By Platform
  • Mobile -- likely trustable
  • Workstation -- likely trustable
  • Server -- could be trustable or semi-trustable
  • Embedded -- trustable or semi-trustable
  • Browser (web assembly or javascript) -- likely semi-trustable
  • Blockchain (embodied in smart contract -- trustable?)
  • Mesh (IoT…)
  • Paper?
By Complexity

We can arrange agents on a continuum, from simple to complex. The simplest agents are static--they are preconfigured for a single relationship. Thin agents are somewhat fancier. Thick agents are fancier still, and rich agents exhibit the most sophistication and flexibility:

agents by complexity

A nice visualization of several dimensions of agent category has been built by Michael Herman:

agent matrix

The Agent-ness Continuum

The tutorial above gives three essential characteristics of agents, and lists some canonical examples. This may make it feel like agent-ness is pretty binary. However, we've learned that reality is more fuzzy.

Having a tight definition of an agent may not matter in all cases. However, it is important when we are trying to understand interoperability goals. We want agents to be able to interact with one another. Does that mean they must interact with every piece of software that is even marginally agent-like? Probably not.

Some attributes that are not technically necessary in agents include:

  • Has a wallet (common, but not universal)
  • Establishes new connections (some may use only a small set of preconfigured connections)
  • Exchanges credentials and proofs (some may not use these protocols)
  • Both listens and talks (some may only listen or only talk)

Agents that lack these characteristics can still be fully interoperable.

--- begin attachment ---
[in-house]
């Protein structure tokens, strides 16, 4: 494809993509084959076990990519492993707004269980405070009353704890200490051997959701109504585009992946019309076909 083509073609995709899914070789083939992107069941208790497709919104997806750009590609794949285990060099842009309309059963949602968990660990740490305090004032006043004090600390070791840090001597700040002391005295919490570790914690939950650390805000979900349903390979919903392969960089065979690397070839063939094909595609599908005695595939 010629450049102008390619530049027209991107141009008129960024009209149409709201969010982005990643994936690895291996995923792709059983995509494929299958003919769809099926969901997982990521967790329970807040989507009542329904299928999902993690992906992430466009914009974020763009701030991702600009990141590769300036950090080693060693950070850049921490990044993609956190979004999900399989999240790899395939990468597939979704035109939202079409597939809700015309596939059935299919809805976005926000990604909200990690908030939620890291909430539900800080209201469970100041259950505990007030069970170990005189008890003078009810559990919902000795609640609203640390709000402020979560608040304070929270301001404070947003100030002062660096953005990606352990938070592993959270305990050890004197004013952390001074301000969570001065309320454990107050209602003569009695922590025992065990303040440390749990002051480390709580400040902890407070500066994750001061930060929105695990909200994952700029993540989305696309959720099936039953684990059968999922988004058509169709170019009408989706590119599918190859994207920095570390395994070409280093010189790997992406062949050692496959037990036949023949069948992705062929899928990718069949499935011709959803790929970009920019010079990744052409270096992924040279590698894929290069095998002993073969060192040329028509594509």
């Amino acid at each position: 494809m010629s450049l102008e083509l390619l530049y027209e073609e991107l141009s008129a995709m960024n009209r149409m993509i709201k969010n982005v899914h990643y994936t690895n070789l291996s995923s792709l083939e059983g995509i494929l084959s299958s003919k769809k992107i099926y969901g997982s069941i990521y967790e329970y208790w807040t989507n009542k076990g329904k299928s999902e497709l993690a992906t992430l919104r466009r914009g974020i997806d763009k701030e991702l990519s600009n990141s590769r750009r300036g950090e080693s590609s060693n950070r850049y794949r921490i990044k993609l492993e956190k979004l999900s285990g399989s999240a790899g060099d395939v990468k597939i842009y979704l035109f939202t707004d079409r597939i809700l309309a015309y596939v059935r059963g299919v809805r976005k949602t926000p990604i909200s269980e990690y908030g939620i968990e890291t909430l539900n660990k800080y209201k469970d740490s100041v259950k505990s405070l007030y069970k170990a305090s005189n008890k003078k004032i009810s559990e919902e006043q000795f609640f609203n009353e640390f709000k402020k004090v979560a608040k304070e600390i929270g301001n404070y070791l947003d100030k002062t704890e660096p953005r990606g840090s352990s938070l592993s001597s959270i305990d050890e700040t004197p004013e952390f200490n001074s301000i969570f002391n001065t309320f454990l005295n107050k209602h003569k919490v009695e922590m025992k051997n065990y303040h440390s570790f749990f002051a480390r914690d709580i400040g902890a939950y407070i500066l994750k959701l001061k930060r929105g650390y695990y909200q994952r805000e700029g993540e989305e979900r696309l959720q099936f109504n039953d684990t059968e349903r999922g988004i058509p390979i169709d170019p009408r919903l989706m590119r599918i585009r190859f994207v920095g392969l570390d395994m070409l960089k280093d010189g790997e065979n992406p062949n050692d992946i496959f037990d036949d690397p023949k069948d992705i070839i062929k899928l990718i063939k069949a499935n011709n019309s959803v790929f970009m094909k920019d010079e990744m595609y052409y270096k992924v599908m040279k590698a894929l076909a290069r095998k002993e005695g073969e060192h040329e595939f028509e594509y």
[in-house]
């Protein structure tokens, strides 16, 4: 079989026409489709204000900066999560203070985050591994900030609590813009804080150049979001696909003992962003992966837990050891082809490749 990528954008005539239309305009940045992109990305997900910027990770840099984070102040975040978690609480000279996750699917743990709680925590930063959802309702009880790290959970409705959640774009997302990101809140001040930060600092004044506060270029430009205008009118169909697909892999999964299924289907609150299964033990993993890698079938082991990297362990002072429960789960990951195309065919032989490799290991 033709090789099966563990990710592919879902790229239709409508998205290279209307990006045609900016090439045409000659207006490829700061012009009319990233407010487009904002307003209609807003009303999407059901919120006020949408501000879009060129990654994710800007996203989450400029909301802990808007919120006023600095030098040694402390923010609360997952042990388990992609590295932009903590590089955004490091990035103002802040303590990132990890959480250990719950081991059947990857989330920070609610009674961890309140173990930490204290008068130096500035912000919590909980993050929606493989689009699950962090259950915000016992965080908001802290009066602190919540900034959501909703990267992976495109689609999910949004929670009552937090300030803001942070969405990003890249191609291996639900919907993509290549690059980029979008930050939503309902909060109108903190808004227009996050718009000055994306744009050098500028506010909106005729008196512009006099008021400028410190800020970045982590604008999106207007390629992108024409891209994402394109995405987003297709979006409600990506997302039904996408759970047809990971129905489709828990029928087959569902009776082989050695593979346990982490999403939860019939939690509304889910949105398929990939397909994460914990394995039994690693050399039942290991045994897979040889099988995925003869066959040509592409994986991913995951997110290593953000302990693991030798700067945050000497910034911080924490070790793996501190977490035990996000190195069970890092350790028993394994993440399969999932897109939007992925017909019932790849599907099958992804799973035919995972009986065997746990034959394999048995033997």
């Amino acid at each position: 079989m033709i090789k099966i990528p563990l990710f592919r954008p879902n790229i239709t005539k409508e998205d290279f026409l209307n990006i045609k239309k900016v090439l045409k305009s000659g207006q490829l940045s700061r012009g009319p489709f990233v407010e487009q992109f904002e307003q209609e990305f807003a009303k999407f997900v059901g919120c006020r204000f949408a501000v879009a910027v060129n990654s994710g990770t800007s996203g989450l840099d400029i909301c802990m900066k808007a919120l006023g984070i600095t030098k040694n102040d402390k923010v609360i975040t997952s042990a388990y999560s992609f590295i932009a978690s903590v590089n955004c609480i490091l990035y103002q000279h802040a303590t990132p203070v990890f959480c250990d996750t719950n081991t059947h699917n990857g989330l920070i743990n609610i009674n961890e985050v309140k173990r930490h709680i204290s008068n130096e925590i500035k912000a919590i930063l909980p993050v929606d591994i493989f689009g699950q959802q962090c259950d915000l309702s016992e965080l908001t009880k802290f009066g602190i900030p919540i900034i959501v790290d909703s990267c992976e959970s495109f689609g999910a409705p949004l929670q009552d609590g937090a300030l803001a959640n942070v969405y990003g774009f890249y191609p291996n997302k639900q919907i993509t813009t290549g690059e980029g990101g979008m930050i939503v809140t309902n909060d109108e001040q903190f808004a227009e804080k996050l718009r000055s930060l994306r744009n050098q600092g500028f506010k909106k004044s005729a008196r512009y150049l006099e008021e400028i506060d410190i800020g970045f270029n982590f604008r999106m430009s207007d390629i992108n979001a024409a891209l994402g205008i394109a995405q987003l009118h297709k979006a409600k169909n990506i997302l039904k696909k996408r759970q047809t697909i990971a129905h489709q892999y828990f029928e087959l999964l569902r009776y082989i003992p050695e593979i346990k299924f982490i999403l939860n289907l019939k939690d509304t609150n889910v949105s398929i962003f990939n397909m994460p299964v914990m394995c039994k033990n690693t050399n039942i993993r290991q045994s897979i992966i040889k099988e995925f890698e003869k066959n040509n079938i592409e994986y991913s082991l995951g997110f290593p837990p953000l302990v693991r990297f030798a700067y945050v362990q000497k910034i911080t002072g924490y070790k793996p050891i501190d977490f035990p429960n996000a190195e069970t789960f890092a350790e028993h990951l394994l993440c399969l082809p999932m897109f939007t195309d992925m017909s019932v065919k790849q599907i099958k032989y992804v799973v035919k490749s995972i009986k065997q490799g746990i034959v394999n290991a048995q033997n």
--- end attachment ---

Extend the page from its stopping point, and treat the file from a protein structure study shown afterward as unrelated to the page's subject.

Some interesting examples of less prototypical agents or agent-like things include:

DIF Hubs

A DIF Identity Hub is construct that resembles agents in some ways, but that focuses on the data-sharing aspects of identity. Currently DIF Hubs do not use the protocols known to the Aries community, and vice versa. However, there are efforts to bridge that gap.

Identity Wallets

"Identity wallet" is a term that's carefully defined in our ecosystem, and in strict, technical usage it maps to a concept much closer to "database" than "agent". This is because it is an inert storage container, not an active interacter. However, in casual usage, it may mean the software that uses a wallet to do identity work--in which case it is definitely an agent.

Crypto Wallets

Cryptocurrency wallets are quite agent-like in that they hold keys and represent a user. However, they diverge from the agent definition in that they talk proprietary protocols to blockchains, rather than A2A to other agents.


The uPort app is an edge agent. Here, too, there are efforts to bridge a protocol gap.

Learning Machine

The credential issuance technology offered by Learning Machine, and the app used to share those credentials, are agents of institutions and individuals, respectively. Again, there is a protocol gap to bridge.

Cron Jobs

A cron job that runs once a night at Faber, scanning a database and revoking credentials that have changes status during the day, is an agent for Faber. This is true even though it doesn't listen for incoming messages (it only talks revocation protocol to the ledger). In order to talk that protocol, it must hold keys delegated by Faber, and it is surely Faber's fiduciary.

Operating Systems

The operating system on a laptop could be described as agent-like, in that it works for a single owner and may have a keystore. However, it doesn't talk A2A to other agents--at least not yet. (OSes that service multiple users fit the definition less.)